Ruth Kelly is trying to water down new anti-discrimination laws to let Catholic adoption agencies turn away gay couples.
Backed by Tony Blair, the embattled Communities secretary is at the centre of a full-scale cabinet row over the new gay rights laws.
She was forced to postpone a formal letter setting out the exemption late last week because of opposition by her senior colleagues, The Independent on Sunday has learnt.
But Ms Kelly, a devout Catholic and member of the Opus Dei sect, remains determined to include a loophole for her church in the Equality Act 2006 which comes into force this April. A spokeswoman for Ms Kelly, who has overall responsibility for equality, said the minister wanted to "protect the pool of prospective parents" and would be trying to find a "pragmatic way forward" this week.
The Catholic church has threatened to close its seven adoption agencies rather than comply with laws that forbid them to discriminate against gay couples.
Ms Kelly, already at the centre of controversy after admitting sending her son to private school earlier this month, insists she is acting in the best interests of the thousands of children placed for adoption each year.
The Prime Minister is supporting her efforts to water down new laws that are supposed to guarantee gay people equal rights to goods and services.
But Ms Kelly faces a humiliating defeat on the issue as senior ministers queue up to oppose what they regard as an unworkable and unfair loophole.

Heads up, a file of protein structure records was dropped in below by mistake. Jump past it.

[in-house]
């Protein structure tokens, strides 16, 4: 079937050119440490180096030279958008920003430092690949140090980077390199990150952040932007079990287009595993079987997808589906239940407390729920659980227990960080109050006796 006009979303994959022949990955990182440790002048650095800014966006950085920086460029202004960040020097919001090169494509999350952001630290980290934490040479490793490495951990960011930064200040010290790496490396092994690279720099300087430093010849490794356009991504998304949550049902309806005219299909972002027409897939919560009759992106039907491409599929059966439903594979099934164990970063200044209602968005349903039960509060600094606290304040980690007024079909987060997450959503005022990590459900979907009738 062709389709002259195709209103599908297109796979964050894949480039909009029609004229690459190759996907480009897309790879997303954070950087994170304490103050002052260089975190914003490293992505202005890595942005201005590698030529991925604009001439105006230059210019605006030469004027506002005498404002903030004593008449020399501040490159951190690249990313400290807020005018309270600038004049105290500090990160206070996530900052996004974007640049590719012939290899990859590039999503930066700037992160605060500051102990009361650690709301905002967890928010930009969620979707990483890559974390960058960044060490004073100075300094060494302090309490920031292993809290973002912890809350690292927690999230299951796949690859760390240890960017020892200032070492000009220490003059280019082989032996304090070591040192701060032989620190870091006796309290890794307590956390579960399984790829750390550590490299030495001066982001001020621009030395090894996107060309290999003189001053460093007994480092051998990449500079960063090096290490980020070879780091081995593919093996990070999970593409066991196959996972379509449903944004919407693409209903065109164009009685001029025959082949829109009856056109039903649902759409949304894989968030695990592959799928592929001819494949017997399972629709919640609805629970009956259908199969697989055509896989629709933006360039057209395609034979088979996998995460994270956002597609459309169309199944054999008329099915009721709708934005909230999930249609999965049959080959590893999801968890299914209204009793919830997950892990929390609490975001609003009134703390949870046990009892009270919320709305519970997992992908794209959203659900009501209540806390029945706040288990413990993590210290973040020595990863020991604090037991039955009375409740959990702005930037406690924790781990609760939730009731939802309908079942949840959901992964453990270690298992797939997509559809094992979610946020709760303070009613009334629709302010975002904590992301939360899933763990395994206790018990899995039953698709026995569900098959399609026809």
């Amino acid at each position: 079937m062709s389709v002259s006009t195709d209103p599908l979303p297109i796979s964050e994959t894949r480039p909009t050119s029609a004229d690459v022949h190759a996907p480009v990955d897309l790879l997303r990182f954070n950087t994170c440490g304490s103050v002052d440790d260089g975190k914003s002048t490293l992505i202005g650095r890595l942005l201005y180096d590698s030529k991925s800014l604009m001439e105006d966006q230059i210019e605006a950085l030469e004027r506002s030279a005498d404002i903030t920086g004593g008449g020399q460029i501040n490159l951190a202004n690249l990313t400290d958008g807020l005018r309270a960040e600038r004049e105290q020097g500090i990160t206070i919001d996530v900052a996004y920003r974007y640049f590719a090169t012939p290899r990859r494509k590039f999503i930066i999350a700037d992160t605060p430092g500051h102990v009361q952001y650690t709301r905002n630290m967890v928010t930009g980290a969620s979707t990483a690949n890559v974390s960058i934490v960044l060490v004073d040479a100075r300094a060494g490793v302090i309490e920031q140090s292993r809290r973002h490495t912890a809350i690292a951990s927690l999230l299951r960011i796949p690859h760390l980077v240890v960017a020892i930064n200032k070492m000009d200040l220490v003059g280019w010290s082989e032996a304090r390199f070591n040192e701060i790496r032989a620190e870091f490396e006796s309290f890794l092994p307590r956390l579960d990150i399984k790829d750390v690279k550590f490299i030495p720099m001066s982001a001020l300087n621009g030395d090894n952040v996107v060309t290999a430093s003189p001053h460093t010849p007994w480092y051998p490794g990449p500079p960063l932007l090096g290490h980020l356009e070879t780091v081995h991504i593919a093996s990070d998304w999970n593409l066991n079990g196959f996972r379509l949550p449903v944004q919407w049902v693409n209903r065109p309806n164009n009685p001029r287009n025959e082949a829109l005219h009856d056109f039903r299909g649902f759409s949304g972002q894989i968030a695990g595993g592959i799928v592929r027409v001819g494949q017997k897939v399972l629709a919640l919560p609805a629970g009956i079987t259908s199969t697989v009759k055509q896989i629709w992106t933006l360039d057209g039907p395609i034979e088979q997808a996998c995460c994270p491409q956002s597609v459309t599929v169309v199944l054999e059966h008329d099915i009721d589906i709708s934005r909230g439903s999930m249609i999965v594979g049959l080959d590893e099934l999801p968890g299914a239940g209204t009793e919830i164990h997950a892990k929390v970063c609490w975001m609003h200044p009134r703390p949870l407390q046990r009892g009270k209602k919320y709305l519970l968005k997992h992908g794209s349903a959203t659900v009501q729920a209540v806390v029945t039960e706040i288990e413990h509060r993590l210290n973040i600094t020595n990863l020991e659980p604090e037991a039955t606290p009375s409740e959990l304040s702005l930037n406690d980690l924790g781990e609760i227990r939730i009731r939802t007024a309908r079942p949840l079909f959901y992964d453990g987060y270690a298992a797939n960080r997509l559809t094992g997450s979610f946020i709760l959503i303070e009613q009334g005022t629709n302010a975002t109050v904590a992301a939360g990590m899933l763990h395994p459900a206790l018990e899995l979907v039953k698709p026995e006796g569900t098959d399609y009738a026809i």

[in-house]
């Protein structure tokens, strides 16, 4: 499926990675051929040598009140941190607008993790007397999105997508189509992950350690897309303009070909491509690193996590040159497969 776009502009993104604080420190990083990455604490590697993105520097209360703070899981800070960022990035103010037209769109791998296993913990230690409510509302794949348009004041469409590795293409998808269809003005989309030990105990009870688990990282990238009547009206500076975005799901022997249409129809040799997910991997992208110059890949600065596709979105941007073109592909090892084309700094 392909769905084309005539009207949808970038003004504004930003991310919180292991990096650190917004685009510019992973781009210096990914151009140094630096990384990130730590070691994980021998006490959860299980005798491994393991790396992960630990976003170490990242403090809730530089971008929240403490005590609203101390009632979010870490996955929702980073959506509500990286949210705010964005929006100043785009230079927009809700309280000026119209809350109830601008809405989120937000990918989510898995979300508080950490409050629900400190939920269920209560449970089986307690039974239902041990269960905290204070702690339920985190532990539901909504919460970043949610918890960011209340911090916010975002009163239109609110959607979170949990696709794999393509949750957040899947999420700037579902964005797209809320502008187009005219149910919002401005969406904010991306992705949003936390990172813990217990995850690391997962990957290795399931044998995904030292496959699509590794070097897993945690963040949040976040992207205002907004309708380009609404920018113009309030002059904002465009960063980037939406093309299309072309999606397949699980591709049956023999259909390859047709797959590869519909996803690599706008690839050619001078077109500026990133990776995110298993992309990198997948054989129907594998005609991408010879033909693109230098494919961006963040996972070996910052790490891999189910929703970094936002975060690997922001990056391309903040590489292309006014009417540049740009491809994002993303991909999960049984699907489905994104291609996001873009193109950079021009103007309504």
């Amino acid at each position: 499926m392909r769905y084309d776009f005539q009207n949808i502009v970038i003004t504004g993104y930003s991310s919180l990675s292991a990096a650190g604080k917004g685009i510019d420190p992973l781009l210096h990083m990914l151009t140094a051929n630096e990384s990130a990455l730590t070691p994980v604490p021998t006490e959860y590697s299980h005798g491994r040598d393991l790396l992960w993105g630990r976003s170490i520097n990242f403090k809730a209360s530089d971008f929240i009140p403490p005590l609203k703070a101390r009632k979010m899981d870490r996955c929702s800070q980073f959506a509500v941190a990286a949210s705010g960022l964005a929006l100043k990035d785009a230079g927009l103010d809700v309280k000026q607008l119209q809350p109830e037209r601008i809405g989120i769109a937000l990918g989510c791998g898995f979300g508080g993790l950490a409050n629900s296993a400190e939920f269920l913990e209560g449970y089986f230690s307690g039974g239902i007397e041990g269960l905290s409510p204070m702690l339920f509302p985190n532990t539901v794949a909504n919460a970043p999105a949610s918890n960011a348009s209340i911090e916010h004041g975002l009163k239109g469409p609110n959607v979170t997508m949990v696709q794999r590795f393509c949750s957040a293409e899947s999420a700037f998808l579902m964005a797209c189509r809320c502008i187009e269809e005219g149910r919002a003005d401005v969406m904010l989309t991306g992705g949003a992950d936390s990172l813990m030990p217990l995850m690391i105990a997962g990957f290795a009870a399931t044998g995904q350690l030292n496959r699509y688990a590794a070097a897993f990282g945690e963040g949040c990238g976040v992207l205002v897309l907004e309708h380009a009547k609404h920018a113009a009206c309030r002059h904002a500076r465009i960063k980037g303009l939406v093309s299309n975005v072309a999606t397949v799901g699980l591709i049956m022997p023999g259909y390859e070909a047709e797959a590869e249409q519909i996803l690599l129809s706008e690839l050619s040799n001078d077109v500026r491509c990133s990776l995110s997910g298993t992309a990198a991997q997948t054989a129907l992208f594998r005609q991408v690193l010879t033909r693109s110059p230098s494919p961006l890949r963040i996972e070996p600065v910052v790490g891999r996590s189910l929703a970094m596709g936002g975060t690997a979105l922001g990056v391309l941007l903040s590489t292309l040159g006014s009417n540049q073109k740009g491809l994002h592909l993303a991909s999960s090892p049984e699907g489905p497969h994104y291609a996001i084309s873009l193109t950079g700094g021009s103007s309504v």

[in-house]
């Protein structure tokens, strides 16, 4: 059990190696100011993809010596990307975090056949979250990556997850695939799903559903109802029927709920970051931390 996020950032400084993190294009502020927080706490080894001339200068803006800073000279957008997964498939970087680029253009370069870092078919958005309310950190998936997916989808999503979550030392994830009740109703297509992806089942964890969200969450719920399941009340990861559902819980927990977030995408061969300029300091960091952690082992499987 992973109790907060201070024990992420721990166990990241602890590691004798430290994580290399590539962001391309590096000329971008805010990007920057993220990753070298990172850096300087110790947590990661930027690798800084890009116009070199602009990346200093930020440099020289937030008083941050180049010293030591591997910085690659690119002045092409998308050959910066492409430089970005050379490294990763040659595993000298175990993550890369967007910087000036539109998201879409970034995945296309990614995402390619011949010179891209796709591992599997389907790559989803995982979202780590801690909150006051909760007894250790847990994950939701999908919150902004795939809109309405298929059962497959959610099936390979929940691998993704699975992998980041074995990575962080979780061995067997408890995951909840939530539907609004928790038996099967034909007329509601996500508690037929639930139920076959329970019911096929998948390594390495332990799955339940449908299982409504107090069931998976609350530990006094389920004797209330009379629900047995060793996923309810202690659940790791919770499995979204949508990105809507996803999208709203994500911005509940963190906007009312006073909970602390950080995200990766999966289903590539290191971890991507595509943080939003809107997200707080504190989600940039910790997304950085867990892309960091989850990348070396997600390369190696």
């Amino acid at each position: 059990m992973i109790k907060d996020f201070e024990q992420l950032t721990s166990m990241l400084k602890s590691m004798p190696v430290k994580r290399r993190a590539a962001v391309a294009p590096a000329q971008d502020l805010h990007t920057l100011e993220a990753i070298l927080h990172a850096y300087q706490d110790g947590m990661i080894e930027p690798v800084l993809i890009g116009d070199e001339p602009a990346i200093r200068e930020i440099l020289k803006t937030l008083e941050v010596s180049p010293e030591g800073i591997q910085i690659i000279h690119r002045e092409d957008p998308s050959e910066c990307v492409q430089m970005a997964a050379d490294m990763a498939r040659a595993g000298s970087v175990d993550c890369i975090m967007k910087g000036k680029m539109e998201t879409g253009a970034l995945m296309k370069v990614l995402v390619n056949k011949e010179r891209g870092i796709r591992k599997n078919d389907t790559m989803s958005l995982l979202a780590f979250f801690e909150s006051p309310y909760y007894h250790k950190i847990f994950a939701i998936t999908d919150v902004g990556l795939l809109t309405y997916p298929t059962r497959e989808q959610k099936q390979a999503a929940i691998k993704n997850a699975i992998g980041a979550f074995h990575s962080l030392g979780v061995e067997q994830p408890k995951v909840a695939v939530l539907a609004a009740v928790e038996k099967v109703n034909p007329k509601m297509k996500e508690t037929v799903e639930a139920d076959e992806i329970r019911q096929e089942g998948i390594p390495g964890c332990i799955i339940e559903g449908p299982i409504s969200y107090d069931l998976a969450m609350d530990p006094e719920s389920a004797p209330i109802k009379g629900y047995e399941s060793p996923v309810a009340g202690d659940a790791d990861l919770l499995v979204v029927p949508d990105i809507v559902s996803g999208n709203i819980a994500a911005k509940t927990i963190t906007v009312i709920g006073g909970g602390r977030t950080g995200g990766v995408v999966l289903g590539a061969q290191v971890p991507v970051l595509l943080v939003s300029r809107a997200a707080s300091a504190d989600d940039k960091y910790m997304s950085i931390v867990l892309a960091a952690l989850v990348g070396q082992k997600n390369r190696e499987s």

Alan Johnson, the Secretary of State for Education, who refused Mr Blair's request to grant the exemption when he was responsible for the issue last year, has been joined by Jack Straw, David Miliband, Des Browne and Peter Hain. Blairite loyalists such as Tessa Jowell and Lord Falconer have expressed their dismay.
Angela Eagle, the vice-chairman of the Parliamentary Labour Party, said that the exemption would drive a "coach and horses" through laws designed to end anti-gay discrimination. Chris Bryant, MP for Rhondda, said the move would have the effect of denying vulnerable children "a loving home".
Same-sex adoption was made legal in England and Wales in 2002 but Catholic agencies were allowed to turn away gay couples on the grounds that they were not married.
Of the 2,900 children put up for adoption last year, the agencies placed around 4 per cent. But they found homes for around a third of the "difficult-to-place" children. Ms Kelly argues it is these children that would suffer if Catholic couples were no longer encouraged to adopt by church-run agencies.
Gay campaigners argue, however, that gay parents are themselves more likely to adopt the most vulnerable children and nothing should be done to bar them from the system.
Ms Kelly refuses to say whether she regards homosexuality as a sin. She has defended failing to vote for civil partnerships or gay adoption on the grounds that they are "issues of conscience".Reuse content